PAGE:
Convergent evolution of Enterobacteriaceae in epidemiological networks with high antimicrobial use

Project: Research council

Project Details


Disease-causing bacteria that are resistant to antimicrobials are a global health concern. While there are many research programs looking into the nature and spread of antimicrobial resistance (AMR), little is known about the evolutionary 'stepping stones' that precede the emergence of resistance. Understanding these could help with identifying early warning signs and targeting public health interventions.

We will investigate the underlying evolutionary mechanisms that give rise to antimicrobial resistance in bacteria. Unlike other studies, that are done solely in the laboratory, our novel approach will do this using a unique, real-world situation of bacterial populations transmitting among a high antimicrobial use community. We will focus on enteric bacteria, which cause diarrhoeal disease and are pathogens with the most worrying AMR.

We will study bacterial genome sequences from real infections and identify genetic changes that happen alongside the development of AMR using the latest bioinformatic methods. We will then analyse hundreds of bacterial strains in the laboratory looking at behaviours that might help the bacteria develop AMR and associate these behaviours with our genetic changes, developing models to quantify which of these signatures is most important. Finally, we will confirm that these genetic changes contribute to the development of AMR by evolving bacteria with and without the genetic change in the presence of antimicrobials.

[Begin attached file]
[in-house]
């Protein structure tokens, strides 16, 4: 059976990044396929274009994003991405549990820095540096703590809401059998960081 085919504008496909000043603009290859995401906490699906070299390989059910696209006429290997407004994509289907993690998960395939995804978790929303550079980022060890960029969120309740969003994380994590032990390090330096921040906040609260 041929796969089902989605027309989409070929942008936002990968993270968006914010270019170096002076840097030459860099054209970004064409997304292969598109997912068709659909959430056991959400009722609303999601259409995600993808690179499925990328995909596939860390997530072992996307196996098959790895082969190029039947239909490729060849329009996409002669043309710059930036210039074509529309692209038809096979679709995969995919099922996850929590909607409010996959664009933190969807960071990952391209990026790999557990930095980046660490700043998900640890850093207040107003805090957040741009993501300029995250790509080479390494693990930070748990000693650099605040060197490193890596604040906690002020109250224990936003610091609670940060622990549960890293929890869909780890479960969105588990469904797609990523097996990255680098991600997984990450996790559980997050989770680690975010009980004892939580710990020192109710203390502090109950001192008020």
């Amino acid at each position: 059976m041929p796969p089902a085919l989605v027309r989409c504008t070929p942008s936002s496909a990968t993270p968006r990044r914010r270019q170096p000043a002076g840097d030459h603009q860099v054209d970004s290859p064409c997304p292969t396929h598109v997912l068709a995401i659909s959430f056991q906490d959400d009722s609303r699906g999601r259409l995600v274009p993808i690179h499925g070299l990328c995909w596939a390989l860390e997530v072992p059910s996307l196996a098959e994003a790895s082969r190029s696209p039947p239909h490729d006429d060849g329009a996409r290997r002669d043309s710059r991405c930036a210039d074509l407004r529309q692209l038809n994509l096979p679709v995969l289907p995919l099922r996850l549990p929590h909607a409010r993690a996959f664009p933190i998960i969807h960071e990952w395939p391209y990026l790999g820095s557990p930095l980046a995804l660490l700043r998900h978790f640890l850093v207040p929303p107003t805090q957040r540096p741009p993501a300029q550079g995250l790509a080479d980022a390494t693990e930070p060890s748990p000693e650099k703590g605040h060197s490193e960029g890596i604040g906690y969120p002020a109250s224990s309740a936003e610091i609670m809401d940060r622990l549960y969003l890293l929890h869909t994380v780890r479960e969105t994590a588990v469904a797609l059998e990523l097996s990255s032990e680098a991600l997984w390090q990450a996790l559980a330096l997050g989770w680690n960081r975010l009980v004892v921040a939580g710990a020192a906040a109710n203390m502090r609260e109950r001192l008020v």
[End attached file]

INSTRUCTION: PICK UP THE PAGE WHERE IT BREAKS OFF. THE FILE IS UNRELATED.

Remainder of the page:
This work will increase our knowledge of the critical problem of AMR by identifying genetic changes underlying the emergence of AMR in an important bacterial group. Because we are finding the genetic changes in a real-world setting and testing our hypotheses across hundreds of different bacterial strains, we know our findings will be important and could help us prevent AMR emergence by, for example, helping design new laboratory testing for use in AMR surveillance.
Effective start/end date1/08/2131/07/24

Collaborative partners


  • Biotechnology and Biological Sciences Research Council

RCUK Research Areas

  • Microbial sciences
  • Environmental MicroBiology
  • MicroBiology


Explore the research topics touched on by this project. These labels are generated based on the underlying awards/grants. Together they form a unique fingerprint.